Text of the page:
Newsletter #15 Autumn 2020 Winter 2021

Bringing Light to Darkness
Bringing Light to Darkness

Welcome to our Autumn Winter 2020-2021 newsletter.


  1. Bringing Light to Darkness
  2. Imbolc Celebration
  3. Charitable Donations

Bringing Light to Darkness

In these highly troubled and disturbed times, characterised by what many of us would characterise as darkness, we wonder what is going on, and what we as individuals and communities can do about it. Reflecting on this, I came across an article on Kosmon Aims and Ideals by George Morley (1.), one of the founders of the Kosmon tradition in 1904, which seems very relevant today. The article, first describes the creative elements in the Kosmon spiritual life, namely, inspiration, liberty, pacifism, and spiritual development. It then describes Evil: those dark and regressive tendencies by which the unfoldment of the soul is continually limited and checked.

Firstly, as to the origin of the darkness of the world, (we) believe that mankind today is afflicted by the out-workings of a major Evil, caused by the perverted wills of certain very powerful beings, who long ages ago turned from the Light and followed the opposite path of the (lower) self. The destructive powers which were thus liberated resulted in the destruction of the continent of Pan (Atlantis), preserved in folklore (and in Genesis) as the legend of the Flood.

Their activity has continued ever since, and will not be checked until (it has been neutralised) by a corresponding exercise of man’s will in the direction of the Light. It is this reversing of the ancient forces of destruction that is the (special) work of those who are true mystics all over the world.

A recent book by Paul Levy (2) expresses precisely the same insights on the origin and actions of evil as those outlined above. In his overview of Theosophy, Tim Wyatt (3.) describes Atlantean civilisation and its downfall.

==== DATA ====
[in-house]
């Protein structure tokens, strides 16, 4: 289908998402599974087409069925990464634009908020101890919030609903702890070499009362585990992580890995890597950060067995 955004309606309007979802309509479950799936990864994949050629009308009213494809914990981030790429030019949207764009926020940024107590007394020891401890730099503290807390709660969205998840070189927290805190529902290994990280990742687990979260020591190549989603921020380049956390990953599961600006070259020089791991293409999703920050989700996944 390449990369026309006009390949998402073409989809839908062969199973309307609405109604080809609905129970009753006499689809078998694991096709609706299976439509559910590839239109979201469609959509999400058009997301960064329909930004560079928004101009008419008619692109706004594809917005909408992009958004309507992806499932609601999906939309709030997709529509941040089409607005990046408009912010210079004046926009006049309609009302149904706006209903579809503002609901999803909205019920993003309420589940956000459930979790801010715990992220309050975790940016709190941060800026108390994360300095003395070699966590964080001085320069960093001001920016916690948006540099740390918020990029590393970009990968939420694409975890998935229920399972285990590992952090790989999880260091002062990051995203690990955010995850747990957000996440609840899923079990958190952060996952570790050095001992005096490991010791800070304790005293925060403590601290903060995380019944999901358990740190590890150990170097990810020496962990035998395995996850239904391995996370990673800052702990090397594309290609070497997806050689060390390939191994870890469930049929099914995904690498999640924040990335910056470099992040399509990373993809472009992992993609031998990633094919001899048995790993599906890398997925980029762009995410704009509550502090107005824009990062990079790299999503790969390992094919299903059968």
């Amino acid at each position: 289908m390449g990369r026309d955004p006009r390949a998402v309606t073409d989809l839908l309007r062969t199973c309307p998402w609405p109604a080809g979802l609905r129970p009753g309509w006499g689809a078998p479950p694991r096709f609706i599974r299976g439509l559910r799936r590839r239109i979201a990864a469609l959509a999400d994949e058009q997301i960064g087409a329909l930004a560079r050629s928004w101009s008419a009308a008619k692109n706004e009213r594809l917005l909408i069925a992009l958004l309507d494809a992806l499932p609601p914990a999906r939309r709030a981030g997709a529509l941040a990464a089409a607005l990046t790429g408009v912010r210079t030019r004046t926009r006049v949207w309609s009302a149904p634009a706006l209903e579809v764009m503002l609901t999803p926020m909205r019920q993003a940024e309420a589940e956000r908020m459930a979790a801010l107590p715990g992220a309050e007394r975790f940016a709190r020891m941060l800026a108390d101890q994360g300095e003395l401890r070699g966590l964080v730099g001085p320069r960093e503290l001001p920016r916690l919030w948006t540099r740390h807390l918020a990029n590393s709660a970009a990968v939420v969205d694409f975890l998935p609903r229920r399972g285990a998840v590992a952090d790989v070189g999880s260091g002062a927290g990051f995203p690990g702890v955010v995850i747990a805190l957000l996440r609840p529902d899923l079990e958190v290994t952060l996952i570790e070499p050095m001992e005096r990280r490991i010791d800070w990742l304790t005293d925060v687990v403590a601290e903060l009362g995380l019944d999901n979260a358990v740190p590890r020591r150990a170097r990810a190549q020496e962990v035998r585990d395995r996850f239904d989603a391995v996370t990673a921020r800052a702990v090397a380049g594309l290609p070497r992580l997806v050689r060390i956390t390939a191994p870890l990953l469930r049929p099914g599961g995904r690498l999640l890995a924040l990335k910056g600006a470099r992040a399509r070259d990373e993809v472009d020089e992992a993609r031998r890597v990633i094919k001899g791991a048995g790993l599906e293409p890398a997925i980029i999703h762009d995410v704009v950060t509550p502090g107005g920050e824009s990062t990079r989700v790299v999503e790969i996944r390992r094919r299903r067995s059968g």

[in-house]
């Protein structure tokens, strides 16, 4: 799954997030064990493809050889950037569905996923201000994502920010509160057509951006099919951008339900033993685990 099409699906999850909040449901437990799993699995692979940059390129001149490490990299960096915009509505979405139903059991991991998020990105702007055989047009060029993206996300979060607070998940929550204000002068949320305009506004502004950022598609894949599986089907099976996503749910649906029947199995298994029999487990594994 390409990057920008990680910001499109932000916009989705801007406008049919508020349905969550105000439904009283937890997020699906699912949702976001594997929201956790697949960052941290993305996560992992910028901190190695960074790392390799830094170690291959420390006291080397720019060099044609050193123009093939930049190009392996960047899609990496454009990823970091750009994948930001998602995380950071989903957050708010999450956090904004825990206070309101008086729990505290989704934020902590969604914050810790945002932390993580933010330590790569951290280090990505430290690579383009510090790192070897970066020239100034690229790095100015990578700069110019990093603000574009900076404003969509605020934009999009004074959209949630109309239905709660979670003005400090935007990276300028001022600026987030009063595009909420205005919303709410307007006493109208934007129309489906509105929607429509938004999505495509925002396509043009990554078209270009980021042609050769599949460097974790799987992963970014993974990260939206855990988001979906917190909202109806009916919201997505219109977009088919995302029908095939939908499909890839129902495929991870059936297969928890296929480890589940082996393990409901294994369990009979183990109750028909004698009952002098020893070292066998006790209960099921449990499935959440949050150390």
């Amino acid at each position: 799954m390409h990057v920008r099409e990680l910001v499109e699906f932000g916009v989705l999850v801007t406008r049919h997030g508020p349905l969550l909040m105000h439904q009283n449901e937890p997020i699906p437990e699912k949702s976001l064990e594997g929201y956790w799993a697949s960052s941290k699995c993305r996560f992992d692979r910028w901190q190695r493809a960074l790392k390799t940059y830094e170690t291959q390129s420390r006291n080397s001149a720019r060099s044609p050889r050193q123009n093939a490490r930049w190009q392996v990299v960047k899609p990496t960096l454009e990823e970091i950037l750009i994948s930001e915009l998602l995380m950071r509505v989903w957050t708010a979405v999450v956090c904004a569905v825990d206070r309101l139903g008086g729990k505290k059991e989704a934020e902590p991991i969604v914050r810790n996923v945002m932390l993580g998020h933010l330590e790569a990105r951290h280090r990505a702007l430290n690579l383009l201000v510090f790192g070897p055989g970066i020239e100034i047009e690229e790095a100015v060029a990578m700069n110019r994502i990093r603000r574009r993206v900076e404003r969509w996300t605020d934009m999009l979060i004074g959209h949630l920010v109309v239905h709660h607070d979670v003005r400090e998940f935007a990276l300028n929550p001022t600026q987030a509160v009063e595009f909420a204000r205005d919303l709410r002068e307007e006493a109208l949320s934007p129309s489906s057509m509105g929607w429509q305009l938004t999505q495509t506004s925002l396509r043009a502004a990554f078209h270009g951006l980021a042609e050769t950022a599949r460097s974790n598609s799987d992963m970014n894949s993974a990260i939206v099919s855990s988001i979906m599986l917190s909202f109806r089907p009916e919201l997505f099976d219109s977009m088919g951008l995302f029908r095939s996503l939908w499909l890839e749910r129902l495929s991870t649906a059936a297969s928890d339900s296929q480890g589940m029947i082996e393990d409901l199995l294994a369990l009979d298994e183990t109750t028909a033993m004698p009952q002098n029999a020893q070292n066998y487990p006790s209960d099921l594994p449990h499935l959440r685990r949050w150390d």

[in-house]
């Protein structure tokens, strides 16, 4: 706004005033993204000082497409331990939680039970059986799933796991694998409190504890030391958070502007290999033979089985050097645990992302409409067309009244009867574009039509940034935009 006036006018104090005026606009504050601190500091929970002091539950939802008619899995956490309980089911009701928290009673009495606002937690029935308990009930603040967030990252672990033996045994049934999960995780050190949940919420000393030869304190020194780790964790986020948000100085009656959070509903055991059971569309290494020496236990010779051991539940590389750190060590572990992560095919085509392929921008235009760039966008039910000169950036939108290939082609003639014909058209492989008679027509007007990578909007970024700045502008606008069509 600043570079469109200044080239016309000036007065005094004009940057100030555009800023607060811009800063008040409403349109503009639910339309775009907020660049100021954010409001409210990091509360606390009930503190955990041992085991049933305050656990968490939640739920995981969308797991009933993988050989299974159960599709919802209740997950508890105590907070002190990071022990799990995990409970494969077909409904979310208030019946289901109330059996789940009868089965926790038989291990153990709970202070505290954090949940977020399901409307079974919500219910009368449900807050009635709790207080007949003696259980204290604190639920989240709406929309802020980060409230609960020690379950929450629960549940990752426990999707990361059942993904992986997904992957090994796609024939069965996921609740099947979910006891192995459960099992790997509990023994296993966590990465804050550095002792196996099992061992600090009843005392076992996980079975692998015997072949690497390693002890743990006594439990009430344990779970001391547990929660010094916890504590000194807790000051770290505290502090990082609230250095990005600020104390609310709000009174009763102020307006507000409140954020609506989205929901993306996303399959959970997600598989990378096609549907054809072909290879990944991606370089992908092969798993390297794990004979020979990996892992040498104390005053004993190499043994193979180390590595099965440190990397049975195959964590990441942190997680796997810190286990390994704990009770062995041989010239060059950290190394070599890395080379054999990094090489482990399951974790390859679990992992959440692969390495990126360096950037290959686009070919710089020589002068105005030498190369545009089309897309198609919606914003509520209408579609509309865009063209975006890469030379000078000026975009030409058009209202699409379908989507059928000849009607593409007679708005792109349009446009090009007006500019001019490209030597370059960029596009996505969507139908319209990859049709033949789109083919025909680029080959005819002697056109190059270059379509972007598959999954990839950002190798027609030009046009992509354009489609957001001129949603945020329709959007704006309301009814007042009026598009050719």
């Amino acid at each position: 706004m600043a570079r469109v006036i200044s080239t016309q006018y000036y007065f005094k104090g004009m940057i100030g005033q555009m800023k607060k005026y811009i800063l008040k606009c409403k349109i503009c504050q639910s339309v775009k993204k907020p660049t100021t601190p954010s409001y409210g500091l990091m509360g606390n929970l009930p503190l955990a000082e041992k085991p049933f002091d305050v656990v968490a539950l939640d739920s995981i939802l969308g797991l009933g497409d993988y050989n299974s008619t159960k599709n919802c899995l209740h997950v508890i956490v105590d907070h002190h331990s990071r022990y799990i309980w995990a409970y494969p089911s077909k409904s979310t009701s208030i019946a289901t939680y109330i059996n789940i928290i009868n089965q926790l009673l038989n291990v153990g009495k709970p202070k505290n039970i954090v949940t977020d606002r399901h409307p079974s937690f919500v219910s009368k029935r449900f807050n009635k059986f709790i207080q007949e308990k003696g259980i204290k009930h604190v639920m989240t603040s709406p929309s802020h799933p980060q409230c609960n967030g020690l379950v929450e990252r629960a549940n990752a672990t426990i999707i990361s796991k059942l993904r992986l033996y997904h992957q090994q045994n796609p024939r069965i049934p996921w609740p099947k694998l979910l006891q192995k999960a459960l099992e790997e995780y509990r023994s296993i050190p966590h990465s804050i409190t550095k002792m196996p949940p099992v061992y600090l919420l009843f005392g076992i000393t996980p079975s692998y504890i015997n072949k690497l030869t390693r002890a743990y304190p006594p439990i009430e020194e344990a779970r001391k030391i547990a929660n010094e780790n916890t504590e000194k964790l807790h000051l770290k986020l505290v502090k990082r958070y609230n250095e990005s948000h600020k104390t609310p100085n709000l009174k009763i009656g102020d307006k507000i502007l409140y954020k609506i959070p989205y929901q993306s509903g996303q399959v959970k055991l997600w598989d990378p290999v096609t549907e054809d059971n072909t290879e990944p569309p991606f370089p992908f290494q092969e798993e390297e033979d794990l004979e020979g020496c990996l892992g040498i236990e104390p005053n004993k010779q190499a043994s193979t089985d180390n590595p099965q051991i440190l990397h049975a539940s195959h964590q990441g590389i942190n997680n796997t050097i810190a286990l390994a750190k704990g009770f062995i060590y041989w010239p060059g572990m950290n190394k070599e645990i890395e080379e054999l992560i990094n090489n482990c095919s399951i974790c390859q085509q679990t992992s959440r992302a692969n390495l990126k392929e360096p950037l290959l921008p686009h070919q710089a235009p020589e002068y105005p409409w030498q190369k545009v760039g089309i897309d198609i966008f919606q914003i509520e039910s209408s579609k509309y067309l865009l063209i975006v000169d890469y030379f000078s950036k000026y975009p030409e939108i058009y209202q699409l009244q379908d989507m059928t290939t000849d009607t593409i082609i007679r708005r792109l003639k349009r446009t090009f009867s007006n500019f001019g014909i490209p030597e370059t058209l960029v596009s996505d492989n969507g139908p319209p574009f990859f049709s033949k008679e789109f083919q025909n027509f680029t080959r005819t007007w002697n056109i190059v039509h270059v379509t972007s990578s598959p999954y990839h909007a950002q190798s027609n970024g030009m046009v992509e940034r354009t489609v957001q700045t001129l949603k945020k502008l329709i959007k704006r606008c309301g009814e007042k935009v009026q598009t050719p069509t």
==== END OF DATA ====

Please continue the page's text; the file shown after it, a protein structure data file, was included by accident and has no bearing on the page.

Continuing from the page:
Atlantean civilisation reached a high degree of sophistication and in many ways bore some of the hallmarks of 21st century living. They were a technologically advanced race with flying machines, canal systems, great architecture and knowledge of metals. But they became corrupt and materialistic, and eventually they were destroyed by black magic.

They tried to control subterranean elemental spirits and harness the powers of the sun, showing the same kind of arrogance that some scientists do today, believing they could subjugate nature to their will.

However, nature could not be mocked. The result was the flood, recorded in Genesis and Oahspe:

Genesis: The earth was corrupt before God, and the earth was filled with violence —- I, (God), bring a flood of water upon the earth to destroy all flesh wherein is the breath of life. (4.)

Oahspe: The order went forth that Pan (Atlantis) should be sunk beneath the waters of the ocean —- and made no longer tenable by spirits of destruction. (5.)

In both accounts, lives of the uncorrupted were saved. In Genesis we are told about Noah and the ark. In Oahspe, there were 36 ships, establishing settlements in America, India, Africa, China, and Japan.